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Advocates Argue IRS Stretching Statutory Definition “Beyond the Breaking Point”

In a public hearing, cryptocurrency industry advocates voiced concerns over the IRS’s proposed regulations on digital asset reporting, explicitly criticizing the broad definition of “broker” under Section 6045 (REG-122793-19). Critics argue that the IRS’s interpretation goes too far, indirectly encompassing individuals and entities involved in transactions, leading to heightened security and privacy risks.

Industry Leaders Address Concerns of Overreach and Burden on IRS

Lawrence Zlatkin, Vice President of Tax for Coinbase, emphasized that the proposed regulations could burden the IRS significantly. Zlatkin cited the agency’s estimation of receiving a staggering 8 billion information returns, primarily from the Form 1099-DA designed to report gross proceeds of digital asset sales and exchanges. However, an IRS official later clarified that the figure is an estimate, and the exact number remains unpredictable.

Regulations Draw Criticism and High Volume of Public Comments

The proposed regulations have generated widespread criticism, with nearly 125,000 comments submitted, including approximately 45,000 on Industry leaders express concerns over the IRS’s ability to manage the anticipated volume of information and suggest that the initial estimate of 13 million to 16 million affected digital asset owners could be a conservative figure.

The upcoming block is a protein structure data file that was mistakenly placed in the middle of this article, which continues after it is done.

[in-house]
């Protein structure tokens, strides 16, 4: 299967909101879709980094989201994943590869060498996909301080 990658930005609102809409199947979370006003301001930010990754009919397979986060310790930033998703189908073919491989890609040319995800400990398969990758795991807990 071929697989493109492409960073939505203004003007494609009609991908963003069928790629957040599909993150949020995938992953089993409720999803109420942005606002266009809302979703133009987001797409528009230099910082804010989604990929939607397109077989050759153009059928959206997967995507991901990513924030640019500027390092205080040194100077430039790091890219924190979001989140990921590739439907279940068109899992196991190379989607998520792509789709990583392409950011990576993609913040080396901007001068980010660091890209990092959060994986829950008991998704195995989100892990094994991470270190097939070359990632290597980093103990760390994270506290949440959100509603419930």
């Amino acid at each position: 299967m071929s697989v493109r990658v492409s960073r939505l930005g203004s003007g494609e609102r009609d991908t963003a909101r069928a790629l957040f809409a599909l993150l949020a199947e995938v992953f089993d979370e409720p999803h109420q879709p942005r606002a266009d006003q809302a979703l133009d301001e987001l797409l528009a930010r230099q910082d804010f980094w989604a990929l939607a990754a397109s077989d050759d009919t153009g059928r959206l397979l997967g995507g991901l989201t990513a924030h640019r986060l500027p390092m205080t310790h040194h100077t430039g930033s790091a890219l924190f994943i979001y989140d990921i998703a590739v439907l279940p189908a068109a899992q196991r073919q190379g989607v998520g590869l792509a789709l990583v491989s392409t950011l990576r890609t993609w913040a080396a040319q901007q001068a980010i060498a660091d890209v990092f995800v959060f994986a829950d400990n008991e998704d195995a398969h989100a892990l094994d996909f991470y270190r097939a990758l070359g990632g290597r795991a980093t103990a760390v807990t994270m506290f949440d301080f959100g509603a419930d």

Proposed Regulations Extend Reporting Rules to Brokers and Digital Asset Platforms

In response to amendments made by the Infrastructure Investment and Jobs Act, the IRS and Treasury have proposed extending information reporting rules under Section 6045. This includes brokers acting as agents, principals, or digital asset mediators, covering sales or exchanges of digital assets for cash, broker services, and applicable property types. The regulations also encompass brokers facilitating payments of digital assets associated with payment card and third-party network transactions.

Privacy Concerns Raised Over Broad Definition of Brokers

Industry speakers voiced privacy concerns, asserting that the expansive definition of “broker” would result in the unnecessary sharing of personal information. Brokers would be mandated to collect, store, and report users’ crypto wallet addresses to the government, raising fears of comprehensive transaction history tracking. Critics argue that this broad approach could expose sensitive information and that some NFTs, particularly those categorized as collectibles, should be excluded from the proposed regulations.

Call to Narrow NFT Definitions and Exclude Indirect Service Providers

Gina Moon, General Counsel for OpenSea, urged a more precise definition of NFTs subject to the proposed regulations. Advocates offer excluding NFTs that function primarily as collectibles rather than financial instruments. Moon and others argued for removing indirect service providers from the definition of digital asset mediators to balance tax compliance and protect security and privacy.

In summary, the cryptocurrency industry challenges the IRS’s proposed regulations, citing concerns over the broad definition of “broker,” potential privacy risks, and the immense burden on the IRS to handle an anticipated influx of information returns.

Source ( Journal of Accountancy News).